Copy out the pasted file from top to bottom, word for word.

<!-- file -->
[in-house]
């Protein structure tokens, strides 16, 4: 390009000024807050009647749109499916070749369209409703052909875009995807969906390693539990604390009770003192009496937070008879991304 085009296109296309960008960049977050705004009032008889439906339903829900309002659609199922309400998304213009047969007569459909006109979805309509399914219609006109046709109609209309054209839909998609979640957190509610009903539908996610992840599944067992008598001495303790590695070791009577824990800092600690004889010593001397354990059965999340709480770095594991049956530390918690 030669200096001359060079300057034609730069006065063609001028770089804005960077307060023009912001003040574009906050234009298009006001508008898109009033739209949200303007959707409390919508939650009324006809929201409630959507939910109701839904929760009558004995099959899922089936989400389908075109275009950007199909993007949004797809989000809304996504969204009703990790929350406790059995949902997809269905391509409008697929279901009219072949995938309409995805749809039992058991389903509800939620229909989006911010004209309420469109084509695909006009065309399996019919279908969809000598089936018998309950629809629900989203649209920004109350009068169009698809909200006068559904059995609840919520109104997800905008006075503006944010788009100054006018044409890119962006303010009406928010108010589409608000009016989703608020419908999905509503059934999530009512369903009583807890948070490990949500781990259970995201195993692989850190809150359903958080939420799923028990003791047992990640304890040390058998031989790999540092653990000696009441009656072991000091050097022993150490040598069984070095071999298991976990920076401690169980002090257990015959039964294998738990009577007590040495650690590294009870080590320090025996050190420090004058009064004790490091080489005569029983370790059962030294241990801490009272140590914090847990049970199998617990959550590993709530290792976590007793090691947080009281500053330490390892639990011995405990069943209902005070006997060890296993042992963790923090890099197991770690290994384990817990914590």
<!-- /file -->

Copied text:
[in-house]
């Protein structure tokens, strides 16, 4: 390009000024807050009647749109499916070749369209409703052909875009995807969906390693539990604390009770003192009496937070008879991304 085009296109296309960008960049977050705004009032008889439906339903829900309002659609199922309400998304213009047969007569459909006109979805309509399914219609006109046709109609209309054209839909998609979640957190509610009903539908996610992840599944067992008598001495303790590695070791009577824990800092600690004889010593001397354990059965999340709480770095594991049956530390918690 030669200096001359060079300057034609730069006065063609001028770089804005960077307060023009912001003040574009906050234009298009006001508008898109009033739209949200303007959707409390919508939650009324006809929201409630959507939910109701839904929760009558004995099959899922089936989400389908075109275009950007199909993007949004797809989000809304996504969204009703990790929350406790059995949902997809269905391509409008697929279901009219072949995938309409995805749809039992058991389903509800939620229909989006911010004209309420469109084509695909006009065309399996019919279908969809000598089936018998309950629809629900989203649209920004109350009068169009698809909200006068559904059995609840919520109104997800905008006075503006944010788009100054006018044409890119962006303010009406928010108010589409608000009016989703608020419908999905509503059934999530009512369903009583807890948070490990949500781990259970995201195993692989850190809150359903958080939420799923028990003791047992990640304890040390058998031989790999540092653990000696009441009656072991000091050097022993150490040598069984070095071999298991976990920076401690169980002090257990015959039964294998738990009577007590040495650690590294009870080590320090025996050190420090004058009064004790490091080489005569029983370790059962030294241990801490009272140590914090847990049970199998617990959550590993709530290792976590007793090691947080009281500053330490390892639990011995405990069943209902005070006997060890296993042992963790923090890099197991770690290994384990817990914590």